Also, I was the lucky recipient of a lot of teaching books from my great Australian friend, all of which have been well used and loved by me and my students at my free ESL class for students wanting to go overseas to study or just to improve their English.

And last, but by no means least, the Veloo Foundation (yes we have our own foundation in the States - tax deductible donations always accepted!) not only got the new logo inspired by the lovely embroidery of a mentally handicapped young lady at School 63 , but also got our next big project! (more on that in the next blog post...promise. )



So here it is...the great unveiling seemed a propos for the 50th Blog Post
This is the logo.  Isn't it gorgeous??  I am thrilled to be able  to incorporate some traditional Mongolian symbols into our logo - as soon as I have the full logo with print and everything, I will be taking a large framed copy up to the School, along with a royalty cheque as I used one of their student's artistry.  If you want to see the original it was taken from, check out  one of my earliest blog posts "Special Schools, Mongolian Style".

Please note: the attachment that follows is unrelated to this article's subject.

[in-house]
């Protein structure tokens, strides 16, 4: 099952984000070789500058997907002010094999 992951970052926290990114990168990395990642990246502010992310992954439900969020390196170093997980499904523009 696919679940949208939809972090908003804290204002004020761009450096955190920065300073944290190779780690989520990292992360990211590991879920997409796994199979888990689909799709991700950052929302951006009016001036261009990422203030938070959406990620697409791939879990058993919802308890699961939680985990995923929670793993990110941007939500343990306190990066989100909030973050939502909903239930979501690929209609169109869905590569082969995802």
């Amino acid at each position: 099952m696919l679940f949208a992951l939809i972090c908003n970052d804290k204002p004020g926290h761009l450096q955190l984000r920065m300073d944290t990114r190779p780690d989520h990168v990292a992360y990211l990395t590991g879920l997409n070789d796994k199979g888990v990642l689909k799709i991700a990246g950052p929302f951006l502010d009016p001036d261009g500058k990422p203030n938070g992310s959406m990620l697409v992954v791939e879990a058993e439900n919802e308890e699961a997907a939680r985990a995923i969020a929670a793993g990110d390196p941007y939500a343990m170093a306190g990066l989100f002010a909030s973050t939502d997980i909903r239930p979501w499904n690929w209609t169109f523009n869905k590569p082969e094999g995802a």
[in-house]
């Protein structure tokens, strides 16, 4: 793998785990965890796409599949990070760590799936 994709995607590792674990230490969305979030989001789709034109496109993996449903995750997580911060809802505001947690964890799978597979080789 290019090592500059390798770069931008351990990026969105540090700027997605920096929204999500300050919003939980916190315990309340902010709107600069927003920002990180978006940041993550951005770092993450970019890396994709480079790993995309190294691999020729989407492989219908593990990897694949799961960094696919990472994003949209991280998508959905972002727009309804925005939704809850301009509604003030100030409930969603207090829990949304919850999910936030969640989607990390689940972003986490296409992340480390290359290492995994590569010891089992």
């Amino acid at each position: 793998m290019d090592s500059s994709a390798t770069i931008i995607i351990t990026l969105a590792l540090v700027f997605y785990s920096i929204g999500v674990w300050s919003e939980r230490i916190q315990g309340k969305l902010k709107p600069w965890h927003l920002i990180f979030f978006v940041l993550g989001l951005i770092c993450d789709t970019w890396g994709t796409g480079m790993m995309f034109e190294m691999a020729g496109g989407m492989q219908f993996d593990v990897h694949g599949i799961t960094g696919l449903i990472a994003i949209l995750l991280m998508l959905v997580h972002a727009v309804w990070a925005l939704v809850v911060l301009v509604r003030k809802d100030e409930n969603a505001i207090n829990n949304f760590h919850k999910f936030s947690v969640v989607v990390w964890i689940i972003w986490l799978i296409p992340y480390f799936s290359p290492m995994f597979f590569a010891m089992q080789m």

So, that is a little peek at where things stand with respect to some of the great projects I have had a chance to work on (and blog about!) over the past 3 and a half months.  Thank you for reading - oh, and giving me a legitimate excuse to take two or three thousand pictures on those great Mongolian days when everything is so visually stunning. So, for now, that's the end  of looking back.  Let's look forward at  what's coming up in the next blog...